UFC 139: Facebook Undercard Dissection

The UFC 139: Henderson vs. Rua live pay-per-view will feature a five-piece undercard stream on the UFC's Facebook page. The Facebook prelims will stream prior to the hour-long Spike TV broadcast that airs at 8 p.m. ET.

For reasons unknown, the Michael McDonald vs. Alex Soto bout was swapped with the Tom Lawlor vs. Chris Weidman match. The former will now air on the Spike prelims and Lawlor-Weidman was bumped down to the Facebook undercard. This leaves the following layout for the Facebook stream:

Nick Pace vs. Miguel Torres
Rafael dos Anjos vs. Gleison Tibau
Tom Lawlor vs. Chris Weidman
Seth Baczynski vs. Matt Brown
Shamar Bailey vs. Danny Castillo

The Pace vs. Torres scrap will be detailed separately and the remaining four match ups will be covered within. Gleison Tibau (24-7) vs. Rafael dos Anjos (15-5) is the first fight on tap after the break.

Gifs and analysis in the full entry.

SBN coverage of UFC 139: Henderson vs. Rua

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Two Brazilians with black-belt grappling credentials will look to vault up the ladder in the UFC's stacked lightweight class.

In what was only his second career TKO, dos Anjos crushed Australian contender George Sotiropoulos in the first round at UFC 132.

The victory was pivotal for dos Anjos, as he was coming off a loss to Clay Guida, who snapped his three-fight streak in the process.

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It was a rather wild but well-placed and timed right hook that caught the Aussie's chin in a heated exchange (above).

After back-to-back losses in his first two UFC fights (Jeremy Stephens and Tyson Griffin), dos Anjos reeled off nonstop kicks to Robert Emerson 's leg, scored a second decision victory over Kyle Bradley, then finished Terry Etim with an armbar (right).

Seven of dos Anjos' fifteen career wins come via submission, with another two by TKO. His recently improved striking and quickness will be vital against the hulking ATT behemoth he's facing.

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Tibau is high on two career rejuvenating wins over New Jersey fighters Kurt Pellegrino and Rafaello Oliveira.

After an encouraging victory over Etim, Tibau's descent to 155-pounds was side-tracked by consecutive losses to Tyson Griffin and Joe Stevenson. He bounced back with two in a row over Rich Clementi and Stephens, but would again suffer a setback in a razor-thin split-decision against Melvin Guillard.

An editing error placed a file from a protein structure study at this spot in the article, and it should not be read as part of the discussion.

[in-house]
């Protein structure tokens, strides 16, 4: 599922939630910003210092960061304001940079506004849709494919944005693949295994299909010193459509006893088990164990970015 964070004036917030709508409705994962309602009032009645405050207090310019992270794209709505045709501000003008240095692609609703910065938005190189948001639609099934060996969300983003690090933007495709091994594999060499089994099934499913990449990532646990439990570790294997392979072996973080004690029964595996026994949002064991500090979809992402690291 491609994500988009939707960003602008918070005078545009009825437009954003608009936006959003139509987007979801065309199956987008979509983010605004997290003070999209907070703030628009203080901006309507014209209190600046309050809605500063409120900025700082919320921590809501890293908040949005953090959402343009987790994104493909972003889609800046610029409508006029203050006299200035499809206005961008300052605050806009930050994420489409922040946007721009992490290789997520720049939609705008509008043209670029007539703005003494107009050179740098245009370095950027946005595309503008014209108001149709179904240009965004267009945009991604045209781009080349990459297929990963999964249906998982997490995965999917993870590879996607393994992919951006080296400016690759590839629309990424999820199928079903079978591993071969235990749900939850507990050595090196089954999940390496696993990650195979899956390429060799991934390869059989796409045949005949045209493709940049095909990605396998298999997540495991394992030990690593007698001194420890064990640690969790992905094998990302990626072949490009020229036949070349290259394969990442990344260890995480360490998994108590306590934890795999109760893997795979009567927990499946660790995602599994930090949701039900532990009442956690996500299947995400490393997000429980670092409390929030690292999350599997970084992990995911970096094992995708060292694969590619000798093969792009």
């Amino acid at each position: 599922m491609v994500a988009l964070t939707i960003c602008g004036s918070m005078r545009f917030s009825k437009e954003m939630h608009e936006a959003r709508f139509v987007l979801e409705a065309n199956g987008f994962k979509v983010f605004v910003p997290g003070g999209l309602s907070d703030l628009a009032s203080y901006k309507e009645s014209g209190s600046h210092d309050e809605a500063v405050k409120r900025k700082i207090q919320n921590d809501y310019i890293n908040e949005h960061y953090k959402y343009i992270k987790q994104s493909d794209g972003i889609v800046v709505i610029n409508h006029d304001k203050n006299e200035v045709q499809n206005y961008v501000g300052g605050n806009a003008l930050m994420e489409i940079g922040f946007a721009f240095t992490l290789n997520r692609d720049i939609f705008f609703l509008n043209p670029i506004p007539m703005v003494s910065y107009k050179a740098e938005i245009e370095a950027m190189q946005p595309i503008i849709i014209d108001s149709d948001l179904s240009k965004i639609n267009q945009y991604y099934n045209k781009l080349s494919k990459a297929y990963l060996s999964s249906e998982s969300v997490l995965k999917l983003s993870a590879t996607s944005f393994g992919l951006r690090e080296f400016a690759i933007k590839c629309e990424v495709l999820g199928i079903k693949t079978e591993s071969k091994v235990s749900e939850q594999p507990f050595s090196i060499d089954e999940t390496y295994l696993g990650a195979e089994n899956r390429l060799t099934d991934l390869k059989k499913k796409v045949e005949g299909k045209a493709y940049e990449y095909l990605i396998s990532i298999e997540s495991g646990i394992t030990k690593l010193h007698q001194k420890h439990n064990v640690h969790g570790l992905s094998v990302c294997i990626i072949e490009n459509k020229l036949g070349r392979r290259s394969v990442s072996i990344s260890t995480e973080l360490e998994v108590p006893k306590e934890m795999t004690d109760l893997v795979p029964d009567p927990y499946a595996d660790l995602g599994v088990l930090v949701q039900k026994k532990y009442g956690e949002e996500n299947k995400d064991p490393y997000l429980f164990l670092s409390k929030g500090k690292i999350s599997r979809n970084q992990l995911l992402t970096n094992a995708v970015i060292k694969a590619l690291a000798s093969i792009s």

Continuing to ride the wave, two more wins followed (Josh Neer, Caol Uno) before Jim Miller handed him another loss by decision.

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Turning things around in his last two is a fitting example of the unyielding and gritty determination that fuels Tibau.

After a slow start, he began to impose his massive frame in the clinch to put Pellegrino on his back and overtake the momentum. His significant size advantage usually has Tibau battling from the top rather than guard, where he pursues power-subs from dominant positions with stiff ground-and-pound.

His boxing has also tightened up and he's able to hold his own behind a stiff jab and right cross. He's a bully in the clinch with the multiple threat of punches, elbows, knees and takedown attempts.

These fighters are both well rounded and have been camped on the fringe of the lightweight elite. It's a tough fight to call. Both have different styles but are equally effective in most areas, with Tibau having the edge in strength, size and wrestling; dos Anjos with his quickness, footwork and more polished kickboxing.

The betting lines hold Tibau as a substantial favorite, probably based on the likelihood that he'll grind out a decision. I also feel that his submission knowledge and ability to out-muscle dos Anjos makes him a safer pick, though dos Anjos could cause problems if he continues to up his punching power and attacks with his cracking low kicks. I also think he could catch Tibau in a submission during a scramble or after a heated striking flurry.

I foresee this turning out like Tyson Griffin's fight with dos Anjos, where the better wrestler narrowly escapes a handful of precarious situations to pull out a decision win.

My Prediction: Gleison Tibau by decision

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Tom Lawlor (7-3) vs. Chris Weidman (6-0)

Serra-Longo Fight Team rep Chris Weidman exploded onto the scene with a commanding decision over Alessio Sakara with less than a month to prepare in his UFC debut.